Another UX research project has begun! NYU Libraries has a 24/7 chat service for its users called Ask a Librarian (AAL), where library staff answers questions from user, similar to the chats you see on e-commerce websites. AAL is a very popular service among users, getting about 1500-1900 chat requests per month during the semester, and is easily accessible from most library web pages through a chat window.
The range of questions asked on this platform are diverse, with users asking in depth research questions to locational questions. Without doubt, this tool is a goldmine for qualitative and quantitative research, and the UX team has been looking at capitalizing on the valuable user input to improve services. We have already benefitted from this data by creating user personas on analyzing and clustering transcripts.
In our current project, we’re analyzing a random sample of anonymized chat transcripts to identify top user concerns, ambiguous language usage, highlight seasonal needs of users, and ensure effective FAQs. We also plan to periodically assess the health of our website through chat analysis, apart from the monitoring the analytics reports. We also hope to write an evidence-based research article about this project. In the meantime, I’ll be adding monthly installments of our work on the blog.
Some immediate benefits of analyzing chat transcripts as follows:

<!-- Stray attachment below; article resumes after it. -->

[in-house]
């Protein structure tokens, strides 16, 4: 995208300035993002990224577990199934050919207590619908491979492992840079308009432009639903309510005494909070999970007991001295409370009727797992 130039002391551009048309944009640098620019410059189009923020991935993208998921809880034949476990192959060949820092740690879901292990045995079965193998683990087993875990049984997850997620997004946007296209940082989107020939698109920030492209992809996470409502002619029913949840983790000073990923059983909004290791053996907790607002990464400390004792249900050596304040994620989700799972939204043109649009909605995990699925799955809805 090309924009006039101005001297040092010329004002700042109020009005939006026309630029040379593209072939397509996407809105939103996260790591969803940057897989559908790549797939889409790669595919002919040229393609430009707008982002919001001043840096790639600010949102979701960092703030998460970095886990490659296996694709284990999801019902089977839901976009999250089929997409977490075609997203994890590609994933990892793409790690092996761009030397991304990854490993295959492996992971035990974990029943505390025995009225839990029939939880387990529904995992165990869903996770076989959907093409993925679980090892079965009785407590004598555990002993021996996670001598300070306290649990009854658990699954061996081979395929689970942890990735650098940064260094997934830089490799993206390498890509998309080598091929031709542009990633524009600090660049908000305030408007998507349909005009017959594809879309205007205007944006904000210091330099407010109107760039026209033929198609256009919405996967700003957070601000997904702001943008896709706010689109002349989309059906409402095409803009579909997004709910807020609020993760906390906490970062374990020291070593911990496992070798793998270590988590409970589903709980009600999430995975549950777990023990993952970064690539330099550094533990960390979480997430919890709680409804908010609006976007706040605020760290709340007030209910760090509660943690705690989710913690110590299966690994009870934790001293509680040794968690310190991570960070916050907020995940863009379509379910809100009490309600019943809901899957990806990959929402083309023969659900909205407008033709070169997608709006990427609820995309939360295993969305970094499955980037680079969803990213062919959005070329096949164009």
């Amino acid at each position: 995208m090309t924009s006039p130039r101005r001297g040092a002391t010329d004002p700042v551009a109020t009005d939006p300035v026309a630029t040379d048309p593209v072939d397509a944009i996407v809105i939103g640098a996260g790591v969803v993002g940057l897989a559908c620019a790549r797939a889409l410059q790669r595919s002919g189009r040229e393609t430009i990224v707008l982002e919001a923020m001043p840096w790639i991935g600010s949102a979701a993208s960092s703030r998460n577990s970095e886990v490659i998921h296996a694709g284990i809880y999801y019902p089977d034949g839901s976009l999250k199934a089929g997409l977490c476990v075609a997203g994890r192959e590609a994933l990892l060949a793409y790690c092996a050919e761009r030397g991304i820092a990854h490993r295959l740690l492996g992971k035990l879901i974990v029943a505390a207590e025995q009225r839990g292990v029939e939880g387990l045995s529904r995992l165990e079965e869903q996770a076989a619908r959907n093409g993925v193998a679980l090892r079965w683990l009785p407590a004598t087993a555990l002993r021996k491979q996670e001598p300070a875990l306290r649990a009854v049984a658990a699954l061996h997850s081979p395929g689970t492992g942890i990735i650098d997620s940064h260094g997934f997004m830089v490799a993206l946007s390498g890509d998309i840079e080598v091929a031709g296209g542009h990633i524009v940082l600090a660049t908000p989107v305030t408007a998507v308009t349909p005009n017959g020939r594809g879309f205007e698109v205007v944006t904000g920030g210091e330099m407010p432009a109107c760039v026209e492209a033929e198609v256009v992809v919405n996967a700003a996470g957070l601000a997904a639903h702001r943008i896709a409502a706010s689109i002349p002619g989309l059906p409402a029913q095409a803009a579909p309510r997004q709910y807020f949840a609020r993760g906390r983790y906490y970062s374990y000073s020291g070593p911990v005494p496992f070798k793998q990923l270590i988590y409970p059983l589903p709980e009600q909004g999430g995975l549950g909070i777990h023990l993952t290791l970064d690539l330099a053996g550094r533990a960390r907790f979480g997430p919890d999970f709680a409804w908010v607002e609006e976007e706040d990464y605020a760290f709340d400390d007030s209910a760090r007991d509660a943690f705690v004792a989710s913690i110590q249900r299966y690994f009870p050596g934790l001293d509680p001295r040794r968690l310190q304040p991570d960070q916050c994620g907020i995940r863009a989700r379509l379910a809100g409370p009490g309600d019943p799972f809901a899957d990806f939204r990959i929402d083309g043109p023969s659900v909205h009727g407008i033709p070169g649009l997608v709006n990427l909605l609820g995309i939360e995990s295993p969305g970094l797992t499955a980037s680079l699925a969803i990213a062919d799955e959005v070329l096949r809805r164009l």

Identify user needs.
Users voluntarily indicate areas that are unclear through their questions. This helps the web-design team to understand the frequently-used services/information and inform design decisions about providing easy accessibility to these services. We are going to randomly sample chat transcripts from the AAL software and identify recurring issues.
Reduce discrepancies in language usage.
Technical jargon and acronyms may be difficult to understand to users. For example, users may be unaware of terms such as databases and ILL (Inter-Library Loan). We will analyze transcripts to abstract user-generated language to make service names intuitive.
AAL chats can give us insights about frequently-asked questions about a service, which can be made easily accessible by mentioning them on the homepage. It will also help in devising strategies to promote various services on homepage as per varying needs of users at different times of the year. For example, during the start of the academic year, it may be helpful to flash shortcuts to “how to” sections on the homepage due to a large number of novice users.
Get ready-to-use, conversational answers for your “How to” sections.
Users frequently ask instructional questions such as “how to search for a journal article” in spite of a FAQ section. In such cases, successful instances of a librarian walking the users through the process can be used as answers in the “how to” section, lending us conversational, easy-to-understand, and humanizing responses. Good examples of process walk-throughs will be recorded to add to “how to”/FAQ section.
Improvements in web-design informed by research can be validated by analyzing chat transcripts. Reduction in the questions pertaining to the top identified issues will validate the changes in web-design. Periodical analysis of the chat transcripts can lead to a cyclic process of identifying user needs and improving the web-design accordingly.
This project is in currently progress. Stay tuned to learn about our findings! Share your comments, insights or other ways of using chat transcripts to improve user experience in the box below.